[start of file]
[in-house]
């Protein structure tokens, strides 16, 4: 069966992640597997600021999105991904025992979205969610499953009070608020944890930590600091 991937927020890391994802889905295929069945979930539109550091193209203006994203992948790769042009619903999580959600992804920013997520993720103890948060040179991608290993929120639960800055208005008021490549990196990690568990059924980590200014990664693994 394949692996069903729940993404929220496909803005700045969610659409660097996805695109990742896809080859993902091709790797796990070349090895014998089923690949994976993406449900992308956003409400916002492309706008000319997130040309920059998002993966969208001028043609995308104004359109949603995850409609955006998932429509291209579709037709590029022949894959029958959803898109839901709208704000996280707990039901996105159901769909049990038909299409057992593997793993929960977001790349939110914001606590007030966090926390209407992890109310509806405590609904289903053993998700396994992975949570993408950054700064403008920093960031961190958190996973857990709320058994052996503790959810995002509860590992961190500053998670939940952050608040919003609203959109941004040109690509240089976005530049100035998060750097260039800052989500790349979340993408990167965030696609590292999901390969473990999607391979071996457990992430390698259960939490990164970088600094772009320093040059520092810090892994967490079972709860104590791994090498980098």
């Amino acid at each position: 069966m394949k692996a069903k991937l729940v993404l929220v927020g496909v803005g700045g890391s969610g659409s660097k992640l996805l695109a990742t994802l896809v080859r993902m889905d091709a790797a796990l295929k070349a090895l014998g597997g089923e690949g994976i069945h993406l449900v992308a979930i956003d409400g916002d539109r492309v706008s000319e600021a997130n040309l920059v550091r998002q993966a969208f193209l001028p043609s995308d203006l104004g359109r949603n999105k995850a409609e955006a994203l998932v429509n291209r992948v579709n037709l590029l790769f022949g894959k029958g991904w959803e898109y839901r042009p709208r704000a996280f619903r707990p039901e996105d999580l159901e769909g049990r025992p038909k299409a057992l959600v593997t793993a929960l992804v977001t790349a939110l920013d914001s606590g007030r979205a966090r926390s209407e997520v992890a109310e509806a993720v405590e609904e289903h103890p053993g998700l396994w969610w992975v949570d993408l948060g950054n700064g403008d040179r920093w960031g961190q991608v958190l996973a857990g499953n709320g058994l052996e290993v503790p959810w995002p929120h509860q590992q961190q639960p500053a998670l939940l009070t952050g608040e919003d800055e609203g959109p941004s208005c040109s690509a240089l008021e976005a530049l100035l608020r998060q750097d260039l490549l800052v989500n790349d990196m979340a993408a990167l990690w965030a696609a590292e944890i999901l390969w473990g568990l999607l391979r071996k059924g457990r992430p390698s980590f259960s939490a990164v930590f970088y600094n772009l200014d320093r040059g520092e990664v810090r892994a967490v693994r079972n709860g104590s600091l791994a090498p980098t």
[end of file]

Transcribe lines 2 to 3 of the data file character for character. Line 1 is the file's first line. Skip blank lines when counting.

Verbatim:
């Protein structure tokens, strides 16, 4: 069966992640597997600021999105991904025992979205969610499953009070608020944890930590600091 991937927020890391994802889905295929069945979930539109550091193209203006994203992948790769042009619903999580959600992804920013997520993720103890948060040179991608290993929120639960800055208005008021490549990196990690568990059924980590200014990664693994 394949692996069903729940993404929220496909803005700045969610659409660097996805695109990742896809080859993902091709790797796990070349090895014998089923690949994976993406449900992308956003409400916002492309706008000319997130040309920059998002993966969208001028043609995308104004359109949603995850409609955006998932429509291209579709037709590029022949894959029958959803898109839901709208704000996280707990039901996105159901769909049990038909299409057992593997793993929960977001790349939110914001606590007030966090926390209407992890109310509806405590609904289903053993998700396994992975949570993408950054700064403008920093960031961190958190996973857990709320058994052996503790959810995002509860590992961190500053998670939940952050608040919003609203959109941004040109690509240089976005530049100035998060750097260039800052989500790349979340993408990167965030696609590292999901390969473990999607391979071996457990992430390698259960939490990164970088600094772009320093040059520092810090892994967490079972709860104590791994090498980098």
């Amino acid at each position: 069966m394949k692996a069903k991937l729940v993404l929220v927020g496909v803005g700045g890391s969610g659409s660097k992640l996805l695109a990742t994802l896809v080859r993902m889905d091709a790797a796990l295929k070349a090895l014998g597997g089923e690949g994976i069945h993406l449900v992308a979930i956003d409400g916002d539109r492309v706008s000319e600021a997130n040309l920059v550091r998002q993966a969208f193209l001028p043609s995308d203006l104004g359109r949603n999105k995850a409609e955006a994203l998932v429509n291209r992948v579709n037709l590029l790769f022949g894959k029958g991904w959803e898109y839901r042009p709208r704000a996280f619903r707990p039901e996105d999580l159901e769909g049990r025992p038909k299409a057992l959600v593997t793993a929960l992804v977001t790349a939110l920013d914001s606590g007030r979205a966090r926390s209407e997520v992890a109310e509806a993720v405590e609904e289903h103890p053993g998700l396994w969610w992975v949570d993408l948060g950054n700064g403008d040179r920093w960031g961190q991608v958190l996973a857990g499953n709320g058994l052996e290993v503790p959810w995002p929120h509860q590992q961190q639960p500053a998670l939940l009070t952050g608040e919003d800055e609203g959109p941004s208005c040109s690509a240089l008021e976005a530049l100035l608020r998060q750097d260039l490549l800052v989500n790349d990196m979340a993408a990167l990690w965030a696609a590292e944890i999901l390969w473990g568990l999607l391979r071996k059924g457990r992430p390698s980590f259960s939490a990164v930590f970088y600094n772009l200014d320093r040059g520092e990664v810090r892994a967490v693994r079972n709860g104590s600091l791994a090498p980098t």